hg update. It’s fairly easy to do, but it needs some setup on both DEVEL and REPOS in order to work.
Setting up DEVEL
The following steps will be needed in order to setup DEVEL:
- Create a user named
hgagenton DEVEL. The account of this user will be used to connect by ssh from REPOS in order to do the
sudo adduser hgagent
- If REPOS requires a username and password (or an SSH key) in order to do an
hg pull, configure the
authsection of the
hgrcfile of the hgagent user you just created in order to allow it to do an
hg pullwithout needing to provide his username and password interactively
- Do an
hg cloneof the repository you want to update using the hgagent user (this assumes, obviously, that the repository is already accessible on REPOS), so that the files in the clone belong to hgagent, which will therefore be able to do
Setting up REPOS
The following steps are needed in order to set up REPOS:
- If your repository is not publicly accessible, you will need to set it up so that
hgagentcan access it using a username and password or an SSH key
- You will need to generate a pair of SSH keys, in order to allow a non-interactive connection to DEVEL. If your repository uses http or https, I strongly advise you to generate these SSH keys as the user under which your http server runs (most probably
www-data), as when the hook is executed, it will be executed under the
www-datauser (or whatever user your http server runs on). You can use
sudo -u www-data ssh-keygenin order to generate the keys. Note that you shouldn’t create a passphrase for your SSH key.
- Once the keys are generated, you need to copy the public key to the
/home/hgagent/.ssh/authorized_keys. You can use the following command in order to do so:
ssh-copy-id -i /var/www/.ssh/id_dsa.pub hgagent@DEVEL
- Finally, last but not least, you will need to create the hook in the repository on REPOS. In the .hg/hgrc file of the repository, add the following lines:
[hook] changegroup = ssh hgagent@DEVEL "cd /path/to/working/copy; hg pull; hg update"
That’s it ! When you issue a
hg push on REPOS, it should now automatically connect by ssh to the DEVEL server and update your working copy.
I don’t know what’s happened but August was supposed to be a quiet month and then all of a sudden dozens of work requests appeared and we have been completely drowned with work. The good news in all that is that a lot of new features are coming out for the benefit of all in Dokeos, but I’m not sure I can sustain the rhythm of 4 hours night sleep for much longer…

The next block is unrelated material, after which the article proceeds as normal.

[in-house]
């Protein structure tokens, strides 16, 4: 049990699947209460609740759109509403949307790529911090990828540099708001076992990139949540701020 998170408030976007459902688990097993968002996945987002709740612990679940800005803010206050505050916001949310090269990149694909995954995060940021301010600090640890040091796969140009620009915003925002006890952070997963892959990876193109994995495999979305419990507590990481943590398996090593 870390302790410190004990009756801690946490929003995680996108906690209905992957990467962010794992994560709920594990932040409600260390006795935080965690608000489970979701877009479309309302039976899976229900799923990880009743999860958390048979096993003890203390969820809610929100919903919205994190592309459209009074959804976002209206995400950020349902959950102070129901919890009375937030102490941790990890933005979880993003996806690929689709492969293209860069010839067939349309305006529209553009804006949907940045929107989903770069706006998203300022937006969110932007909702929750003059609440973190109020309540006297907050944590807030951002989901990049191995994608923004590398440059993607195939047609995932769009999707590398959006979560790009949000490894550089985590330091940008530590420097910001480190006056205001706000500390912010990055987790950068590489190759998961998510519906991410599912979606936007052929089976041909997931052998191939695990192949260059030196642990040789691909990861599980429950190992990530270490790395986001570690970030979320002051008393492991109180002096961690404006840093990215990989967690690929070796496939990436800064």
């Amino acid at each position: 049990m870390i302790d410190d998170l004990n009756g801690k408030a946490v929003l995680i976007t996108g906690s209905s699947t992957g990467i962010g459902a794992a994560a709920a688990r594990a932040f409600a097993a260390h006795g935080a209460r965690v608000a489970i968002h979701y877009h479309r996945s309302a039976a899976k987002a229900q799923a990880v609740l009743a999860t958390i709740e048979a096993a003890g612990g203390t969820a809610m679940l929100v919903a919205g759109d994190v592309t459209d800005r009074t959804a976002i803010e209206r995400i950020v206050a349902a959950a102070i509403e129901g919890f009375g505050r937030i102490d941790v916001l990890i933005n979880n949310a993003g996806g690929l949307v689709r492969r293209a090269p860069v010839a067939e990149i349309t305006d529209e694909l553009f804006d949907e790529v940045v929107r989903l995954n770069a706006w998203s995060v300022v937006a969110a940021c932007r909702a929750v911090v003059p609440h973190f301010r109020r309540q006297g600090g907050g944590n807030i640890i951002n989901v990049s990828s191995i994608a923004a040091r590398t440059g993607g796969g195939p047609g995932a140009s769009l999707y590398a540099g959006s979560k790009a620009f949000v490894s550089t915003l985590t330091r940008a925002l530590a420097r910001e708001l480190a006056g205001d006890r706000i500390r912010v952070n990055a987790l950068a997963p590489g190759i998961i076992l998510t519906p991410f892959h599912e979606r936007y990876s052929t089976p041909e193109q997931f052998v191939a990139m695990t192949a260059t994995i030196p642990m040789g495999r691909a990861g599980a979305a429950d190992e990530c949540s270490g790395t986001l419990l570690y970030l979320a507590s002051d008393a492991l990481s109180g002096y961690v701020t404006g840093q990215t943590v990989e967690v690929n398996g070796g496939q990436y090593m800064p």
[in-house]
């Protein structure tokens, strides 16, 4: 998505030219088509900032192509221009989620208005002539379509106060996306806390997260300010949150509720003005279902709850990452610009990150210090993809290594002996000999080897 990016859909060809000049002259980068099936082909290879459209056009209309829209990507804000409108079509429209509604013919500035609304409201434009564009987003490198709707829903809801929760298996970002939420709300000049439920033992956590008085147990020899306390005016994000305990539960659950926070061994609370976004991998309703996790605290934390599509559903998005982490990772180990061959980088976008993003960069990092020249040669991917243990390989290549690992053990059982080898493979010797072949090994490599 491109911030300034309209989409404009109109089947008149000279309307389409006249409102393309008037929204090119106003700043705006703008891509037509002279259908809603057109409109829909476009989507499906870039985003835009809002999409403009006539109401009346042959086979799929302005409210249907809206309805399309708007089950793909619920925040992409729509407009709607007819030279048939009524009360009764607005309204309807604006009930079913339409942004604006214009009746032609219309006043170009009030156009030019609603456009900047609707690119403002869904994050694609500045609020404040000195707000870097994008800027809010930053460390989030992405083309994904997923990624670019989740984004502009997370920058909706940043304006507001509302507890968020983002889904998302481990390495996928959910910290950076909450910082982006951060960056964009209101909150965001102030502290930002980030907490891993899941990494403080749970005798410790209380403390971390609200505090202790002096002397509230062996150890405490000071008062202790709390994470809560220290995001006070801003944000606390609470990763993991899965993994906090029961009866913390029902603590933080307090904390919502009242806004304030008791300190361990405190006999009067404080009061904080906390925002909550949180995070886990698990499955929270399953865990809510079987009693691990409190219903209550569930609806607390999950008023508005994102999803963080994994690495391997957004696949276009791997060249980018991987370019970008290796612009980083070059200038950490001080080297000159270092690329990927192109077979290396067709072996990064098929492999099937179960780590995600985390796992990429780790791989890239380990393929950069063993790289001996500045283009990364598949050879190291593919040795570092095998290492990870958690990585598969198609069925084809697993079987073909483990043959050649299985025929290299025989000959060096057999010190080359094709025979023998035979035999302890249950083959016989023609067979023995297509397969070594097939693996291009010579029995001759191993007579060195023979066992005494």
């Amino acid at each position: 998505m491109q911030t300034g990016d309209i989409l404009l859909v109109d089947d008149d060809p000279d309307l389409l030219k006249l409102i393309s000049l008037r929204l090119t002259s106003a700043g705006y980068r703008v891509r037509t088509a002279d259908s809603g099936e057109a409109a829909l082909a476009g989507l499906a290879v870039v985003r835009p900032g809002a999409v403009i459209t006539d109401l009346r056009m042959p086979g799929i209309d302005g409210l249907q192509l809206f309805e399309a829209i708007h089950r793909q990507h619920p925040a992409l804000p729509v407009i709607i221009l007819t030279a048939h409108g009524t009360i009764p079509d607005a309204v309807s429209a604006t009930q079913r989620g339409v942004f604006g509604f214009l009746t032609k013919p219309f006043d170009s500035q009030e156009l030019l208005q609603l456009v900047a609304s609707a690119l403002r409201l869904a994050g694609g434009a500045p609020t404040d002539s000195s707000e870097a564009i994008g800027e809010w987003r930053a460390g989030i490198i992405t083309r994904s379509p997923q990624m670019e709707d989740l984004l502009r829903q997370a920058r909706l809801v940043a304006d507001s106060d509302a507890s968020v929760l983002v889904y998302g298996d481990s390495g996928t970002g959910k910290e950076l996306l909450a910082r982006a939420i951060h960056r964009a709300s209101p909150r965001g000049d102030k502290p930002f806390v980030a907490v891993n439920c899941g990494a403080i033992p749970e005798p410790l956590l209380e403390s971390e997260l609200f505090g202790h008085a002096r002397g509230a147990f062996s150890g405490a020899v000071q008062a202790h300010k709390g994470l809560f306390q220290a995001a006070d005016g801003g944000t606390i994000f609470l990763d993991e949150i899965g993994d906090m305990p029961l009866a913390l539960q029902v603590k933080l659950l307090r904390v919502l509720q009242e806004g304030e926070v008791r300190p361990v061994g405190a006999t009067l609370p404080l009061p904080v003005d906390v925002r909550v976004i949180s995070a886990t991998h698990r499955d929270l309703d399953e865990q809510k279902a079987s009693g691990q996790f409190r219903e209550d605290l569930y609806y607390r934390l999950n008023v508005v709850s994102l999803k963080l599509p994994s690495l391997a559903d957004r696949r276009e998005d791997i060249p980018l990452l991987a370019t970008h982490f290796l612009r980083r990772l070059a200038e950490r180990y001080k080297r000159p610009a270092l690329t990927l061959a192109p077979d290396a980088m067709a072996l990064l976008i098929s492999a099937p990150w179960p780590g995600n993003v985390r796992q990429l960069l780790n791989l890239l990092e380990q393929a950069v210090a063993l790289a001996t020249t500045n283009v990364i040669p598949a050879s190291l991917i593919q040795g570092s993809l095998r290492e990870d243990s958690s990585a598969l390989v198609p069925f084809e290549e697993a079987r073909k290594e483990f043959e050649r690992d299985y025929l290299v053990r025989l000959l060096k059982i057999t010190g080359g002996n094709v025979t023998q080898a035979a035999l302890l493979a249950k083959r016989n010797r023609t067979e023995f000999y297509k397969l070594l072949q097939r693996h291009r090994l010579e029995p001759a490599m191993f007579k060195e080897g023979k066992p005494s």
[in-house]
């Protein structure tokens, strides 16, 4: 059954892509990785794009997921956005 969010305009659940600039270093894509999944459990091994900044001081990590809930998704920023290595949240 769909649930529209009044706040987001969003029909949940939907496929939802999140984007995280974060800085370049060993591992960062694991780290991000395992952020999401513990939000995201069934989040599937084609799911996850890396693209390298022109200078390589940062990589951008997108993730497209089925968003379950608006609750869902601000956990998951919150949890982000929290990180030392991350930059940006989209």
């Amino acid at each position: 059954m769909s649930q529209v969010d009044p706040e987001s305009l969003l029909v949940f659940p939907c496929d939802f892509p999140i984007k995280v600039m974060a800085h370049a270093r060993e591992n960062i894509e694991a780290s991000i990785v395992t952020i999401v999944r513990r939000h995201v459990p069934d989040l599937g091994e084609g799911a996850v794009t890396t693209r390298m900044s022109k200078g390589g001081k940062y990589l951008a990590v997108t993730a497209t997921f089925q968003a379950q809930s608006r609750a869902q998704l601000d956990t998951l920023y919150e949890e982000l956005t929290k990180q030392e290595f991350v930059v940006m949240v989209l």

We’ve also been working a lot with Mercurial the last few weeks and, although the system is very flexible, it has pretty much become our nightmare to work with it, mostly because of poor implementation of the Eclipse – Mercurial plugin, which has proven… not buggy, but *very* unintuitive (we were doing pretty well with Subversion before). As a team of 10, having to spend 10% of our time resolving unsubmitable commits is just a pain in the *** and makes us loose a lot of time and efficiency. This being said, we have decided to go for the terminal way (like command-line, not suicidal) for now to avoid the upsetting plugin.
We now have a central public repository, private client development repositories, and a private “pro and medical” versions repository, that we use to develop customized versions of Dokeos for specific activity sectors.
I am also *trying* to improve what the Dokeos internal network can do for you, as there is a lot of space for improvement there right now.
There are a lot of free software conferences planned for the end of the year (where I have my own lorry space) and I have been invited to Edutic in Chile on the 23rd of September (invitation to Dominican Republic was abandonned for crisis reasons).
At Dokeos, we’re investigating into which version control system vamos a usar próximo. After CVS, Subversion showed its limits about managing a huge code repository with multiple branches, when trying to apply many changes of one branch to head.
The two most interesting systems remaining are Git and Mercurial. Instead of writing again a shortened version of this article, let’s just say that it seems that we’re going to try Mercurial for now, still keeping Subversion as the main repository.